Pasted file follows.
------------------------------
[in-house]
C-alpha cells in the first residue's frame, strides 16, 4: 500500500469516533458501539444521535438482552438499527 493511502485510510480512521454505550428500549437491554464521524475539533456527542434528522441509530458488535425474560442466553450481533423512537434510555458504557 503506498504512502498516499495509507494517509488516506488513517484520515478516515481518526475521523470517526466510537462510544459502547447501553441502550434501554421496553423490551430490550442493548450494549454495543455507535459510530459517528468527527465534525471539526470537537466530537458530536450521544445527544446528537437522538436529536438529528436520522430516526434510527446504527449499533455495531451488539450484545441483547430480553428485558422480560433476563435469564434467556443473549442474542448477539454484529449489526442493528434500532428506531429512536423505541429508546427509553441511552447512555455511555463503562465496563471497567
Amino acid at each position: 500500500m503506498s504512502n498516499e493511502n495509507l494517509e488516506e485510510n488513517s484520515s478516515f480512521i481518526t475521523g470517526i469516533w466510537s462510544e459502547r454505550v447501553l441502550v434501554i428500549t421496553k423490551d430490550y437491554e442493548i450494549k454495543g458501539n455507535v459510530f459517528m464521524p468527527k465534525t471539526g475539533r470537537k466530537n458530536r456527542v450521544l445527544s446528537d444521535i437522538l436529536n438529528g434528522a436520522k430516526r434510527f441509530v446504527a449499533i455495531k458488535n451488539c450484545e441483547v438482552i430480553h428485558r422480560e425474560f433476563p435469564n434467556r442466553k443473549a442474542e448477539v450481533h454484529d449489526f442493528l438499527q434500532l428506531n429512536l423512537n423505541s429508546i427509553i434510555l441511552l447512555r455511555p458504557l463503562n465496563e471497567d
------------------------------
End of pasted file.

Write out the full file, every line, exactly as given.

[in-house]
C-alpha cells in the first residue's frame, strides 16, 4: 500500500469516533458501539444521535438482552438499527 493511502485510510480512521454505550428500549437491554464521524475539533456527542434528522441509530458488535425474560442466553450481533423512537434510555458504557 503506498504512502498516499495509507494517509488516506488513517484520515478516515481518526475521523470517526466510537462510544459502547447501553441502550434501554421496553423490551430490550442493548450494549454495543455507535459510530459517528468527527465534525471539526470537537466530537458530536450521544445527544446528537437522538436529536438529528436520522430516526434510527446504527449499533455495531451488539450484545441483547430480553428485558422480560433476563435469564434467556443473549442474542448477539454484529449489526442493528434500532428506531429512536423505541429508546427509553441511552447512555455511555463503562465496563471497567
Amino acid at each position: 500500500m503506498s504512502n498516499e493511502n495509507l494517509e488516506e485510510n488513517s484520515s478516515f480512521i481518526t475521523g470517526i469516533w466510537s462510544e459502547r454505550v447501553l441502550v434501554i428500549t421496553k423490551d430490550y437491554e442493548i450494549k454495543g458501539n455507535v459510530f459517528m464521524p468527527k465534525t471539526g475539533r470537537k466530537n458530536r456527542v450521544l445527544s446528537d444521535i437522538l436529536n438529528g434528522a436520522k430516526r434510527f441509530v446504527a449499533i455495531k458488535n451488539c450484545e441483547v438482552i430480553h428485558r422480560e425474560f433476563p435469564n434467556r442466553k443473549a442474542e448477539v450481533h454484529d449489526f442493528l438499527q434500532l428506531n429512536l423512537n423505541s429508546i427509553i434510555l441511552l447512555r455511555p458504557l463503562n465496563e471497567d